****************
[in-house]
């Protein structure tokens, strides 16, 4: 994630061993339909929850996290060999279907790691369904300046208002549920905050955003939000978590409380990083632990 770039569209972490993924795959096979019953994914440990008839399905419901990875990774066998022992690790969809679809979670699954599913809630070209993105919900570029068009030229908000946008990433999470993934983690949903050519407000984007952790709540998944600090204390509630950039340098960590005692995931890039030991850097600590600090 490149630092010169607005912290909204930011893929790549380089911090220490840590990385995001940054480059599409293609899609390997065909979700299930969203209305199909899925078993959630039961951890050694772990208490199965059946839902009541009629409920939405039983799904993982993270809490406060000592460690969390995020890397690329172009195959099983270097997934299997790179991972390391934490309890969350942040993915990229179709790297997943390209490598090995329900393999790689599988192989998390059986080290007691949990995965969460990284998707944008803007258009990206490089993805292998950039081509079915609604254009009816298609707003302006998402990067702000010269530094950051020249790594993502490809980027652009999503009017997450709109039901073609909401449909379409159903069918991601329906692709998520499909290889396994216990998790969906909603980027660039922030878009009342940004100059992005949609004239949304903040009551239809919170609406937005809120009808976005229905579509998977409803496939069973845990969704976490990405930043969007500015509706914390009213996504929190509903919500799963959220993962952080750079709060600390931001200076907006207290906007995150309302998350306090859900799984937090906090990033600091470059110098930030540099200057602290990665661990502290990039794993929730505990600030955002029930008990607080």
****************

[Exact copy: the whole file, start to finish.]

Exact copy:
[in-house]
């Protein structure tokens, strides 16, 4: 994630061993339909929850996290060999279907790691369904300046208002549920905050955003939000978590409380990083632990 770039569209972490993924795959096979019953994914440990008839399905419901990875990774066998022992690790969809679809979670699954599913809630070209993105919900570029068009030229908000946008990433999470993934983690949903050519407000984007952790709540998944600090204390509630950039340098960590005692995931890039030991850097600590600090 490149630092010169607005912290909204930011893929790549380089911090220490840590990385995001940054480059599409293609899609390997065909979700299930969203209305199909899925078993959630039961951890050694772990208490199965059946839902009541009629409920939405039983799904993982993270809490406060000592460690969390995020890397690329172009195959099983270097997934299997790179991972390391934490309890969350942040993915990229179709790297997943390209490598090995329900393999790689599988192989998390059986080290007691949990995965969460990284998707944008803007258009990206490089993805292998950039081509079915609604254009009816298609707003302006998402990067702000010269530094950051020249790594993502490809980027652009999503009017997450709109039901073609909401449909379409159903069918991601329906692709998520499909290889396994216990998790969906909603980027660039922030878009009342940004100059992005949609004239949304903040009551239809919170609406937005809120009808976005229905579509998977409803496939069973845990969704976490990405930043969007500015509706914390009213996504929190509903919500799963959220993962952080750079709060600390931001200076907006207290906007995150309302998350306090859900799984937090906090990033600091470059110098930030540099200057602290990665661990502290990039794993929730505990600030955002029930008990607080």